Helping Students Use Their Own Assessment Data for Growth

Oct 26, 2023
Assessment data Edmentum article

Today’s students are digital natives. So why do we believe we have to filter and disseminate their assessment data for them?

Even the youngest students understand the concepts of growth, goals and how data can tease out the truth about both. Giving students ownership of their own assessment data study practices is a proven way to foster engagement in the learning process and establish greater trust throughout the school.

Here are ways to implement a data study program that can help any student grow.

Establish a Schedule

Data scientists rarely take the periodic approach to studies. Instead, they see data as a living, evolving thing that yields much more insight (and actionable moves) if you follow its ongoing processes. The same is true for education assessment data.

Get students into the habit of regularly looking at their data and monitoring their growth. A monthly cadence is helpful, but weekly is possible and preferable in most classes. Only at such regular intervals can students take actionable measures to change their outcomes.

Look for Student-Friendly Assessment data

Disseminate data with your students that they can easily unpack according to their understanding.

Few students can tackle percentiles, and even fewer understand scale scores, but every student comprehends strengths and weaknesses. You are looking for data that act as individual progress indicators, not comparisons to each other.

Also, make sure they can easily tie the data to the lessons that have occurred in the classroom. That connection is critical for a student to understand their strengths and shortcomings.

Tie Assessment Data to Standards and Goals

Goal setting has become a major part of teaching and learning. This makes sense because goal setting is an important key to success on the trials students are bound to encounter in life outside the classroom. We must show students how to set goals; make, stick to, and evaluate plans to meet those goals; determine definite timeframes for their goals; and make adjustments as necessary until they reach their goals.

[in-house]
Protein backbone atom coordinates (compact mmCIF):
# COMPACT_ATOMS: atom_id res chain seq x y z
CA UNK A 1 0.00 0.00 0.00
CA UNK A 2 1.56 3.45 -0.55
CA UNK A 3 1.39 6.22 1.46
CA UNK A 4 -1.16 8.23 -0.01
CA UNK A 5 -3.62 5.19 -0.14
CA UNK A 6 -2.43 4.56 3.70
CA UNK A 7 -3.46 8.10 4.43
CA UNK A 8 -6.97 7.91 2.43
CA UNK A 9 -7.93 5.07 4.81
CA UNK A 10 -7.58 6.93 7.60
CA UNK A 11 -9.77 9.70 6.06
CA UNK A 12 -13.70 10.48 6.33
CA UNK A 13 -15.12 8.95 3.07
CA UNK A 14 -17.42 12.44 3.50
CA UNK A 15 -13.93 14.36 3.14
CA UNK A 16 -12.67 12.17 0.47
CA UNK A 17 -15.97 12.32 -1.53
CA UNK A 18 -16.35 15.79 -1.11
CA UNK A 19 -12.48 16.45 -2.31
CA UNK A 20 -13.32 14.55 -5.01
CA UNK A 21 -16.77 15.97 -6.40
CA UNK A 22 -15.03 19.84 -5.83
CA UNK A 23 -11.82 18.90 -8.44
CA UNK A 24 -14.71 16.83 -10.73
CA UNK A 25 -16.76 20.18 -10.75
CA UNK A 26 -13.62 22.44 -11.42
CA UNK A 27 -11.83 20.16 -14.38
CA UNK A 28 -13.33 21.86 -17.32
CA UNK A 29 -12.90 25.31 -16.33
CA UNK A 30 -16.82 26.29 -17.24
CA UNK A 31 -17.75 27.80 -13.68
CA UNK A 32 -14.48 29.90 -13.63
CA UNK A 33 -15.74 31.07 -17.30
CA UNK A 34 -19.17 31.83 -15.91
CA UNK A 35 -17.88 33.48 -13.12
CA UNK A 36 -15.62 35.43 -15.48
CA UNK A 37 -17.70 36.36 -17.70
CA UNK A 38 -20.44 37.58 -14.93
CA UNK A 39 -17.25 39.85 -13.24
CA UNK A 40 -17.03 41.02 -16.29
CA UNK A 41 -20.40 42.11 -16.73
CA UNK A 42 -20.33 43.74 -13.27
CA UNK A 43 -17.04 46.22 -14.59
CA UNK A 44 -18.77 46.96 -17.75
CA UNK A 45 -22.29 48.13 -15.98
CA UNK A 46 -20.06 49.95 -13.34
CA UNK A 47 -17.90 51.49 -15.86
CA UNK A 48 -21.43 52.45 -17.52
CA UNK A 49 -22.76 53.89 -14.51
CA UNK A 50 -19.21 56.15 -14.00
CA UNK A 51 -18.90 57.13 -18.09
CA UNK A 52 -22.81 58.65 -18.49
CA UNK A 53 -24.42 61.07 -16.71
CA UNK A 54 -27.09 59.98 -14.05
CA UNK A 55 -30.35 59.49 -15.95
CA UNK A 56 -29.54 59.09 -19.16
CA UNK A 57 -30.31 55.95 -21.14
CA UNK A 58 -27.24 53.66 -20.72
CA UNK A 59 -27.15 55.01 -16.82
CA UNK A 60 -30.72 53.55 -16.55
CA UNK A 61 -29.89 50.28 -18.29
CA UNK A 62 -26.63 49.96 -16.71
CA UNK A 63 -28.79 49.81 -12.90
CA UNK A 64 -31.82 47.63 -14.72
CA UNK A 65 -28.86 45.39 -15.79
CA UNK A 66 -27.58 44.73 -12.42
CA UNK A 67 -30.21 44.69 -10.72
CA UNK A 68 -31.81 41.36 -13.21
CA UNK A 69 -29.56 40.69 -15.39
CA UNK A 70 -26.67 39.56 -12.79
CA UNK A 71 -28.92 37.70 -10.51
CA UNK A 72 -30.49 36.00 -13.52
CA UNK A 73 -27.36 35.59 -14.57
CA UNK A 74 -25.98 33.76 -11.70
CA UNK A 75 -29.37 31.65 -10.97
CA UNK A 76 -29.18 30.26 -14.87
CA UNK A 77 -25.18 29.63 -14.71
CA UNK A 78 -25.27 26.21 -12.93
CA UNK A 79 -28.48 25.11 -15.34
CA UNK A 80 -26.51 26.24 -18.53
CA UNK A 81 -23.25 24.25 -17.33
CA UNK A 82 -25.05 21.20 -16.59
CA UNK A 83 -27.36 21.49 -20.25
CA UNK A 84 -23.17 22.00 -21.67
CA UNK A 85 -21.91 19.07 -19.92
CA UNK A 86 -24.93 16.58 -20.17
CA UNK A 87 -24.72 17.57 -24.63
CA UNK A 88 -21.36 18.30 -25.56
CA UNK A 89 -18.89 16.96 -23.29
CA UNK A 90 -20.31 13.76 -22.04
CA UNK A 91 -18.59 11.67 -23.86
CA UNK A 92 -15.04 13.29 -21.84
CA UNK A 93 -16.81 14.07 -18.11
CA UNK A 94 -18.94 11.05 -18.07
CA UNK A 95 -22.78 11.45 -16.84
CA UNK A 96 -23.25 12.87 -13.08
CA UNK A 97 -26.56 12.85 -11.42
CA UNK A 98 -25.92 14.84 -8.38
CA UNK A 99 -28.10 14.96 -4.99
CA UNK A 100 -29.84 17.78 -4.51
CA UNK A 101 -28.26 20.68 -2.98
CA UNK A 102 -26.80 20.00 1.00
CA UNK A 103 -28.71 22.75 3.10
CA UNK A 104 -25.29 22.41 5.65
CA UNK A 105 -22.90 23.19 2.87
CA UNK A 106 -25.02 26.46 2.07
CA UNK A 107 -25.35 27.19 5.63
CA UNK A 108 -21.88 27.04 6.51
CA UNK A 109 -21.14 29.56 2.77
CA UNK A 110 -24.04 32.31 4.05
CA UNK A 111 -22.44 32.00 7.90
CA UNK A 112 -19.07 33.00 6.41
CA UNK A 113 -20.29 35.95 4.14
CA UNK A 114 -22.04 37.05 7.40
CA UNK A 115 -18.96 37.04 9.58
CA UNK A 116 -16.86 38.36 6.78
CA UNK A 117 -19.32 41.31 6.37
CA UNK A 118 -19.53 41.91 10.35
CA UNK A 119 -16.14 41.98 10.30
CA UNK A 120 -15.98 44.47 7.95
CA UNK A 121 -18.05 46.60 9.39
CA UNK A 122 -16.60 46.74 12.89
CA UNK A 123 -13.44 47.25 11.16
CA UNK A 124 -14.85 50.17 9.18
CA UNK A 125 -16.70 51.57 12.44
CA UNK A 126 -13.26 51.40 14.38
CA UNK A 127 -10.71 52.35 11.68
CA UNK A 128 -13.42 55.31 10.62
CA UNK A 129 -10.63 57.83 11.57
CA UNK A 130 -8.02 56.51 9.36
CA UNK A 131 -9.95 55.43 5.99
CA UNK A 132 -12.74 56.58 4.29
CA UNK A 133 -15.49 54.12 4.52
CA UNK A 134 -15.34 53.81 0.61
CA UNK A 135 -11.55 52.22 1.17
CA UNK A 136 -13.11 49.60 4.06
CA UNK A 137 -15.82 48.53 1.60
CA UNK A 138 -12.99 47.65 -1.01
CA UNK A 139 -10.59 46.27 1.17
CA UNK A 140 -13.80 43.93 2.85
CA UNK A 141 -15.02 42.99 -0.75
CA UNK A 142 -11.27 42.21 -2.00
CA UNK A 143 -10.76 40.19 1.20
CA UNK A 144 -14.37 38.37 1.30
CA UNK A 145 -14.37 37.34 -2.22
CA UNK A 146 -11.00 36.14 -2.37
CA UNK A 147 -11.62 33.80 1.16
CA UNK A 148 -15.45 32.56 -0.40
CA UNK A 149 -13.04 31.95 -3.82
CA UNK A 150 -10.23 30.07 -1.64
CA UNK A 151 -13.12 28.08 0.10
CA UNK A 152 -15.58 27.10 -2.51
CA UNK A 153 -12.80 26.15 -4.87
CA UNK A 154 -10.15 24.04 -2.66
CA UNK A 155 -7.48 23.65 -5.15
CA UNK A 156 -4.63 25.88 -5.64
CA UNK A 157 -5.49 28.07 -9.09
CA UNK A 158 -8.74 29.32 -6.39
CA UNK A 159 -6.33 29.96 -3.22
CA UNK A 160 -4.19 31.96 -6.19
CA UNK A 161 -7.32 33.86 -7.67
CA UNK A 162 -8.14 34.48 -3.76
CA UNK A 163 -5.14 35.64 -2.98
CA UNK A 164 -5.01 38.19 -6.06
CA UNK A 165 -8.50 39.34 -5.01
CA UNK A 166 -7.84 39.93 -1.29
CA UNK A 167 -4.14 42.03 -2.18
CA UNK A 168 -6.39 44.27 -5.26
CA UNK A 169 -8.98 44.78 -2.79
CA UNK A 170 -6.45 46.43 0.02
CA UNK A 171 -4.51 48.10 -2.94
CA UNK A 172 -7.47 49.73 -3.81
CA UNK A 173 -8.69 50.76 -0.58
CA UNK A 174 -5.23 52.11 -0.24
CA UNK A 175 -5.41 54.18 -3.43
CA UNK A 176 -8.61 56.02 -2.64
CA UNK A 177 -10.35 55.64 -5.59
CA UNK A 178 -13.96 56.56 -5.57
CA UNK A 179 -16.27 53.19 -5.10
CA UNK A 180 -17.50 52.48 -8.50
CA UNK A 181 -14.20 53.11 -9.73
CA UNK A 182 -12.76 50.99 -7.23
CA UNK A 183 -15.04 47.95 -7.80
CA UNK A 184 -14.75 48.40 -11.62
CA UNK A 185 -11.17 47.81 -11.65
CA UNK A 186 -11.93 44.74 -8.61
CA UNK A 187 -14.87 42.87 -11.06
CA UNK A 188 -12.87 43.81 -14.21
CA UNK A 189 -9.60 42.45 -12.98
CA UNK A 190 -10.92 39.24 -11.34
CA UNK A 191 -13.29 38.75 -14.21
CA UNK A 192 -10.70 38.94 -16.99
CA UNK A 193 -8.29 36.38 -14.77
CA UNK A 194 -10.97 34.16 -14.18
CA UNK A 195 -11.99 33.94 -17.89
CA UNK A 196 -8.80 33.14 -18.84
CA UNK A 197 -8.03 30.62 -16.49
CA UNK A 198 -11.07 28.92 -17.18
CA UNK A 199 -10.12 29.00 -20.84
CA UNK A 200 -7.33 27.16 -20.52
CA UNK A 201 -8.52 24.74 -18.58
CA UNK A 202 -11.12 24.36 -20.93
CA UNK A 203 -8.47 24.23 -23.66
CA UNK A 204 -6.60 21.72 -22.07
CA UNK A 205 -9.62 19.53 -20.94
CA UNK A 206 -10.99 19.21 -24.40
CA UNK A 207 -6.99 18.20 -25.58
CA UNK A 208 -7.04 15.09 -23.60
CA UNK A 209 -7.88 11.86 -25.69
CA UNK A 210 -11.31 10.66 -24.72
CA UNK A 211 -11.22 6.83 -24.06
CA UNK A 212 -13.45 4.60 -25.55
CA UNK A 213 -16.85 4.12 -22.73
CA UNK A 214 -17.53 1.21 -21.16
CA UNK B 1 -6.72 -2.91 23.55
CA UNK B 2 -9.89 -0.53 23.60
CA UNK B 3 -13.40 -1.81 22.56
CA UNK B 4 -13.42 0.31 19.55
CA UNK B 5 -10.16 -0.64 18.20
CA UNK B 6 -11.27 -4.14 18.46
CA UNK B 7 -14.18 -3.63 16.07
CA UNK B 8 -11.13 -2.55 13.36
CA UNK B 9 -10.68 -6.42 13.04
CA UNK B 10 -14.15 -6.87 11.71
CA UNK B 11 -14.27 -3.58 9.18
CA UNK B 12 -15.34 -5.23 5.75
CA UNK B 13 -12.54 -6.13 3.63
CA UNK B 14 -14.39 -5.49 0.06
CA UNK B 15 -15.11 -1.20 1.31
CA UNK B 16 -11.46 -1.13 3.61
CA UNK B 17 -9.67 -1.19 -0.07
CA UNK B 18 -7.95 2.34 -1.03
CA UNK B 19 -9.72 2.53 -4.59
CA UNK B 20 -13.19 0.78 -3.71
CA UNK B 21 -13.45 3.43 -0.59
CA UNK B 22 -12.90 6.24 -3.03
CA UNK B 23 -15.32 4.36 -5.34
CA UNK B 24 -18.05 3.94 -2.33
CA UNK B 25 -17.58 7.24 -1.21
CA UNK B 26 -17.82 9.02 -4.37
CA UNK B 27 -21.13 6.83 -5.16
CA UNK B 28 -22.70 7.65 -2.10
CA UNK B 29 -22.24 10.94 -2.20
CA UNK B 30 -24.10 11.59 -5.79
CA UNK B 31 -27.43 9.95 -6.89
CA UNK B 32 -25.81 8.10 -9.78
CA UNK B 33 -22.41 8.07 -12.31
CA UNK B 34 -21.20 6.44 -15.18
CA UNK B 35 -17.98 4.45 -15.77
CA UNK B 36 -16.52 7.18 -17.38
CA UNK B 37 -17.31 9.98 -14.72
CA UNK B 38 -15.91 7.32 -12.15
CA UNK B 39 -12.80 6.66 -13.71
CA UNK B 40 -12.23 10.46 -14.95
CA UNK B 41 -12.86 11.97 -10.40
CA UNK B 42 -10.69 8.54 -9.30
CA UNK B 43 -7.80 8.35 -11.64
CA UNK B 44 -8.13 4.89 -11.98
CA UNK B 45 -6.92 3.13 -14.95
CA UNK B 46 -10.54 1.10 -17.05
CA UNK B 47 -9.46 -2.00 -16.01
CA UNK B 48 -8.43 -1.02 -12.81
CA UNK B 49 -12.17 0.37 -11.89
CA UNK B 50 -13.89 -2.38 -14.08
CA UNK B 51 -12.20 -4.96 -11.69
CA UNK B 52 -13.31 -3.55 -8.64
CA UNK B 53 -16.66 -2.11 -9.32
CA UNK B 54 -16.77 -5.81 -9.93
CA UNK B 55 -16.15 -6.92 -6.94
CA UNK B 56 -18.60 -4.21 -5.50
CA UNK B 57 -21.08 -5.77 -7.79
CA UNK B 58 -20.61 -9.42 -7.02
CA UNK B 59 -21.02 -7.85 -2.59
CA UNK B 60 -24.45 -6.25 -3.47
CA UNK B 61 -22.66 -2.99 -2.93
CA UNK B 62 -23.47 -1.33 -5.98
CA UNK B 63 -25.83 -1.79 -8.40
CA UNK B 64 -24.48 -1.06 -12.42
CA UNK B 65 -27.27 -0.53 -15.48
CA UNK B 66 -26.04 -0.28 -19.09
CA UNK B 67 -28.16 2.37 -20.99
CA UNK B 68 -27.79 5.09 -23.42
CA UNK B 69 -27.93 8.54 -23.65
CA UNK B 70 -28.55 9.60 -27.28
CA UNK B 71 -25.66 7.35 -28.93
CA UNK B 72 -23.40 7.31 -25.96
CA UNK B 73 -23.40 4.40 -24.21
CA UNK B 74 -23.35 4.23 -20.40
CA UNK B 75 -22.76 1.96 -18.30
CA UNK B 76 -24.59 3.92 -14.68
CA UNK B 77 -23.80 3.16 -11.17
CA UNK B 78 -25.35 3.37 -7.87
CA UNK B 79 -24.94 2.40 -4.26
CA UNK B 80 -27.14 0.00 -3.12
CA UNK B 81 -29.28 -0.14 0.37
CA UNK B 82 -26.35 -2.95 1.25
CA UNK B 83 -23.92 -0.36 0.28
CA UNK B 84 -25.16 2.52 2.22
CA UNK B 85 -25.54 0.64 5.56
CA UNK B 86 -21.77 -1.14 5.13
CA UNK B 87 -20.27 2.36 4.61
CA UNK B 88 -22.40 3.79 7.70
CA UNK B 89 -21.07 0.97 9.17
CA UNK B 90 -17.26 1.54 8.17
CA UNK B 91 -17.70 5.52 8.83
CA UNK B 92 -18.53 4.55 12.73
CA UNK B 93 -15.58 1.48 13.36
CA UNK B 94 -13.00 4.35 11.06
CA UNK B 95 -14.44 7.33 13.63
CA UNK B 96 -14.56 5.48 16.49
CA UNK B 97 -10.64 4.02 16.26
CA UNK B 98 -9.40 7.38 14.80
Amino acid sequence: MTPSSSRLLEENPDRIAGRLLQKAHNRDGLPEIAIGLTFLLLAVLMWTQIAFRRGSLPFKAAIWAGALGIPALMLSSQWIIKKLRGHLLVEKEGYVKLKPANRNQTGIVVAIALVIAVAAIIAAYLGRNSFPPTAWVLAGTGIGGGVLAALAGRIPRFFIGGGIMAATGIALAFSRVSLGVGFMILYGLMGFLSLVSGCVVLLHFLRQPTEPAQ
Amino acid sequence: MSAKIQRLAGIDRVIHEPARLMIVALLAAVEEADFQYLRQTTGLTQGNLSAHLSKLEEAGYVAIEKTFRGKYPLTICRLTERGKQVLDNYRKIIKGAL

Student assessment data corresponds to the standards you are addressing in class, so always unpack those standards for students in kid-friendly language that can easily serve as a goal for every student.

Show students what successful work and assessments look like regarding the standard throughout the lesson.

Teach Students How to Find Their Own Assessment Data

Students become more invested in the data study process if they don’t have to wait for you to provide it to them.

Show them how to access their data and manipulate it to fit their needs. Most schools now have access to online gradebooks, but even the practice of students tracking their own grades by hand in a portfolio can be valuable.

If and when you decide to share assessment data, it’s important to keep it private between you and each particular student. Not all students want everyone to know how they did—and this is true for both high and low performers. It’s also essential to focus on offering positive feedback, even for students who are struggling. Encourage them to take this opportunity to understand where they are at academically right now in order to help them get to where they want to be later.

Show Students How to Move Forward

Any assessment data study you engage in with students should also include what students can do to improve their learning processes. Ask students what their interpretations of the data are and how they can use it to improve. With consistent use, students will guide themselves through a comprehensive study.

Understanding the various assessment types and the assessment data they produce is beneficial for your instructional decision-making all year long. Download our Assessment for Learning workbook to reflect on your current program and gain a new understanding of assessment best practices!

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